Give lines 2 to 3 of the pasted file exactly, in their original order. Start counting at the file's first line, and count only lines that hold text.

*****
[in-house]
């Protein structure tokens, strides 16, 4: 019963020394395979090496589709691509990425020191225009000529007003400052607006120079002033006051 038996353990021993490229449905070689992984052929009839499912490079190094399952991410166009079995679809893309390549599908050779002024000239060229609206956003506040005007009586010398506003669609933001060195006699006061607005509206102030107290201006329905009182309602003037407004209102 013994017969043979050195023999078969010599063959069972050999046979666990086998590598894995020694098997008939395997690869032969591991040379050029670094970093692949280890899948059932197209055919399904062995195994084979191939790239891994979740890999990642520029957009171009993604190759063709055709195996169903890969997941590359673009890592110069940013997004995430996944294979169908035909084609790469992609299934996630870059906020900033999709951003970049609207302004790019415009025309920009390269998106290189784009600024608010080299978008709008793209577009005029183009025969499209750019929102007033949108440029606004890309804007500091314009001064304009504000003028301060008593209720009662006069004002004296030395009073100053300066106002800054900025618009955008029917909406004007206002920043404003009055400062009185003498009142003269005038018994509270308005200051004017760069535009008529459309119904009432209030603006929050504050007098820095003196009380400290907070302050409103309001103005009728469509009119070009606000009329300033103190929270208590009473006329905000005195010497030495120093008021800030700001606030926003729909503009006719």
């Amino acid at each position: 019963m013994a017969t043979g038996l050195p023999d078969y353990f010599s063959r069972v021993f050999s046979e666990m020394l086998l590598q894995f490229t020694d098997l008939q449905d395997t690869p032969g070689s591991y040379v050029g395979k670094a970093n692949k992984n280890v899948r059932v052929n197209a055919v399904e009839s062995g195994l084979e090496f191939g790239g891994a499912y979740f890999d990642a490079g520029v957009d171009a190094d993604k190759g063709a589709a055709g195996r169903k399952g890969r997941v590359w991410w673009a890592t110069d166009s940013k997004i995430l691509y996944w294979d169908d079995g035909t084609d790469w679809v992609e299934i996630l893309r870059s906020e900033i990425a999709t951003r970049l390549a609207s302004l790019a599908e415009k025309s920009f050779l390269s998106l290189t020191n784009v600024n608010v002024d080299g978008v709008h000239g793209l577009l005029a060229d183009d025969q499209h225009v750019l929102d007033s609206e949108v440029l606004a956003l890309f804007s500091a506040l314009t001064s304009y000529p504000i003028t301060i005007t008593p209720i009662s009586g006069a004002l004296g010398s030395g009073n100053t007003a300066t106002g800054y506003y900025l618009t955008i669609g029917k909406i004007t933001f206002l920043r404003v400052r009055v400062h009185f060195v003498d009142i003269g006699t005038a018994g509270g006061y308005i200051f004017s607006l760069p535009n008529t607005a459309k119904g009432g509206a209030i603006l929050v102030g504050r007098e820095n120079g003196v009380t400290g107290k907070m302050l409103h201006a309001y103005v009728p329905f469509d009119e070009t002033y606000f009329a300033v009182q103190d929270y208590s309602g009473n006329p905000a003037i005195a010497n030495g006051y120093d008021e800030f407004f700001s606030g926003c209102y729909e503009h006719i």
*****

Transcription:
């Protein structure tokens, strides 16, 4: 019963020394395979090496589709691509990425020191225009000529007003400052607006120079002033006051 038996353990021993490229449905070689992984052929009839499912490079190094399952991410166009079995679809893309390549599908050779002024000239060229609206956003506040005007009586010398506003669609933001060195006699006061607005509206102030107290201006329905009182309602003037407004209102 013994017969043979050195023999078969010599063959069972050999046979666990086998590598894995020694098997008939395997690869032969591991040379050029670094970093692949280890899948059932197209055919399904062995195994084979191939790239891994979740890999990642520029957009171009993604190759063709055709195996169903890969997941590359673009890592110069940013997004995430996944294979169908035909084609790469992609299934996630870059906020900033999709951003970049609207302004790019415009025309920009390269998106290189784009600024608010080299978008709008793209577009005029183009025969499209750019929102007033949108440029606004890309804007500091314009001064304009504000003028301060008593209720009662006069004002004296030395009073100053300066106002800054900025618009955008029917909406004007206002920043404003009055400062009185003498009142003269005038018994509270308005200051004017760069535009008529459309119904009432209030603006929050504050007098820095003196009380400290907070302050409103309001103005009728469509009119070009606000009329300033103190929270208590009473006329905000005195010497030495120093008021800030700001606030926003729909503009006719």
């Amino acid at each position: 019963m013994a017969t043979g038996l050195p023999d078969y353990f010599s063959r069972v021993f050999s046979e666990m020394l086998l590598q894995f490229t020694d098997l008939q449905d395997t690869p032969g070689s591991y040379v050029g395979k670094a970093n692949k992984n280890v899948r059932v052929n197209a055919v399904e009839s062995g195994l084979e090496f191939g790239g891994a499912y979740f890999d990642a490079g520029v957009d171009a190094d993604k190759g063709a589709a055709g195996r169903k399952g890969r997941v590359w991410w673009a890592t110069d166009s940013k997004i995430l691509y996944w294979d169908d079995g035909t084609d790469w679809v992609e299934i996630l893309r870059s906020e900033i990425a999709t951003r970049l390549a609207s302004l790019a599908e415009k025309s920009f050779l390269s998106l290189t020191n784009v600024n608010v002024d080299g978008v709008h000239g793209l577009l005029a060229d183009d025969q499209h225009v750019l929102d007033s609206e949108v440029l606004a956003l890309f804007s500091a506040l314009t001064s304009y000529p504000i003028t301060i005007t008593p209720i009662s009586g006069a004002l004296g010398s030395g009073n100053t007003a300066t106002g800054y506003y900025l618009t955008i669609g029917k909406i004007t933001f206002l920043r404003v400052r009055v400062h009185f060195v003498d009142i003269g006699t005038a018994g509270g006061y308005i200051f004017s607006l760069p535009n008529t607005a459309k119904g009432g509206a209030i603006l929050v102030g504050r007098e820095n120079g003196v009380t400290g107290k907070m302050l409103h201006a309001y103005v009728p329905f469509d009119e070009t002033y606000f009329a300033v009182q103190d929270y208590s309602g009473n006329p905000a003037i005195a010497n030495g006051y120093d008021e800030f407004f700001s606030g926003c209102y729909e503009h006719i």